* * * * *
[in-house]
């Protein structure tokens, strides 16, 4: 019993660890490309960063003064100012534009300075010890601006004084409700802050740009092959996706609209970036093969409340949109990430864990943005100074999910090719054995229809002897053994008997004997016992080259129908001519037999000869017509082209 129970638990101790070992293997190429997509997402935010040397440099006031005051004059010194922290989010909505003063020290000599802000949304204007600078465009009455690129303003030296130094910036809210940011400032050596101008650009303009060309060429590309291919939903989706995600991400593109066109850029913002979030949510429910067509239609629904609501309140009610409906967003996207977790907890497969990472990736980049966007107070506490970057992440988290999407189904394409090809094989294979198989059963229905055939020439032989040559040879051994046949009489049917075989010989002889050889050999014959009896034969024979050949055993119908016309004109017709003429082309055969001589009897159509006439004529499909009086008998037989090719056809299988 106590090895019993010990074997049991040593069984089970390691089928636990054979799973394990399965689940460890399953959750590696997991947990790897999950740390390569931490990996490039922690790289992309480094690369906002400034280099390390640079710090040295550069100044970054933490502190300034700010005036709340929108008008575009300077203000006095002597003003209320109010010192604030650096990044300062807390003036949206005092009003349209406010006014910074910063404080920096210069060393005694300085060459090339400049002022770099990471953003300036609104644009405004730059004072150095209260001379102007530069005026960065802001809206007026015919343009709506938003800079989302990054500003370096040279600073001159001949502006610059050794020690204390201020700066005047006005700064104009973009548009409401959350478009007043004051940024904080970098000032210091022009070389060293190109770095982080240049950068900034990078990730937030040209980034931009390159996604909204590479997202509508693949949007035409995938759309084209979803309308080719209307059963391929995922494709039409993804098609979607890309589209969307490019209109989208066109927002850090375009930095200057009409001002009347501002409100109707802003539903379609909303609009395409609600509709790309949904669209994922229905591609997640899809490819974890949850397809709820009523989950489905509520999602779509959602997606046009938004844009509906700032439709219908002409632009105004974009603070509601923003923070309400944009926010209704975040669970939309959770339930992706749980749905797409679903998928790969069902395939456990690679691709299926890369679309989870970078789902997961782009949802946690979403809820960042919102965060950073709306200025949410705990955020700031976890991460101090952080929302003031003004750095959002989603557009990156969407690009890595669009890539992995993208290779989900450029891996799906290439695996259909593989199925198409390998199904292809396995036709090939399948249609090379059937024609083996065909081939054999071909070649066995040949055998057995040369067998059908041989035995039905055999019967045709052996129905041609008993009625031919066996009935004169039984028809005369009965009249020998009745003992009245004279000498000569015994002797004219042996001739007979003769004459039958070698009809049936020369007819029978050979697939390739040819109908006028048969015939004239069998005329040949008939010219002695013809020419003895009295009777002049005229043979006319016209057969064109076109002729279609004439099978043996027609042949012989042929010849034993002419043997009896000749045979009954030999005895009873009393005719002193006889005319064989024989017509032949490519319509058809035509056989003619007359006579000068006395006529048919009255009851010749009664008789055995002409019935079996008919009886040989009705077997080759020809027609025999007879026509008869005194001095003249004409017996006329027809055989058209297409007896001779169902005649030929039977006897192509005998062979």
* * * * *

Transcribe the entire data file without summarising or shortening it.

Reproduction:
[in-house]
């Protein structure tokens, strides 16, 4: 019993660890490309960063003064100012534009300075010890601006004084409700802050740009092959996706609209970036093969409340949109990430864990943005100074999910090719054995229809002897053994008997004997016992080259129908001519037999000869017509082209 129970638990101790070992293997190429997509997402935010040397440099006031005051004059010194922290989010909505003063020290000599802000949304204007600078465009009455690129303003030296130094910036809210940011400032050596101008650009303009060309060429590309291919939903989706995600991400593109066109850029913002979030949510429910067509239609629904609501309140009610409906967003996207977790907890497969990472990736980049966007107070506490970057992440988290999407189904394409090809094989294979198989059963229905055939020439032989040559040879051994046949009489049917075989010989002889050889050999014959009896034969024979050949055993119908016309004109017709003429082309055969001589009897159509006439004529499909009086008998037989090719056809299988 106590090895019993010990074997049991040593069984089970390691089928636990054979799973394990399965689940460890399953959750590696997991947990790897999950740390390569931490990996490039922690790289992309480094690369906002400034280099390390640079710090040295550069100044970054933490502190300034700010005036709340929108008008575009300077203000006095002597003003209320109010010192604030650096990044300062807390003036949206005092009003349209406010006014910074910063404080920096210069060393005694300085060459090339400049002022770099990471953003300036609104644009405004730059004072150095209260001379102007530069005026960065802001809206007026015919343009709506938003800079989302990054500003370096040279600073001159001949502006610059050794020690204390201020700066005047006005700064104009973009548009409401959350478009007043004051940024904080970098000032210091022009070389060293190109770095982080240049950068900034990078990730937030040209980034931009390159996604909204590479997202509508693949949007035409995938759309084209979803309308080719209307059963391929995922494709039409993804098609979607890309589209969307490019209109989208066109927002850090375009930095200057009409001002009347501002409100109707802003539903379609909303609009395409609600509709790309949904669209994922229905591609997640899809490819974890949850397809709820009523989950489905509520999602779509959602997606046009938004844009509906700032439709219908002409632009105004974009603070509601923003923070309400944009926010209704975040669970939309959770339930992706749980749905797409679903998928790969069902395939456990690679691709299926890369679309989870970078789902997961782009949802946690979403809820960042919102965060950073709306200025949410705990955020700031976890991460101090952080929302003031003004750095959002989603557009990156969407690009890595669009890539992995993208290779989900450029891996799906290439695996259909593989199925198409390998199904292809396995036709090939399948249609090379059937024609083996065909081939054999071909070649066995040949055998057995040369067998059908041989035995039905055999019967045709052996129905041609008993009625031919066996009935004169039984028809005369009965009249020998009745003992009245004279000498000569015994002797004219042996001739007979003769004459039958070698009809049936020369007819029978050979697939390739040819109908006028048969015939004239069998005329040949008939010219002695013809020419003895009295009777002049005229043979006319016209057969064109076109002729279609004439099978043996027609042949012989042929010849034993002419043997009896000749045979009954030999005895009873009393005719002193006889005319064989024989017509032949490519319509058809035509056989003619007359006579000068006395006529048919009255009851010749009664008789055995002409019935079996008919009886040989009705077997080759020809027609025999007879026509008869005194001095003249004409017996006329027809055989058209297409007896001779169902005649030929039977006897192509005998062979």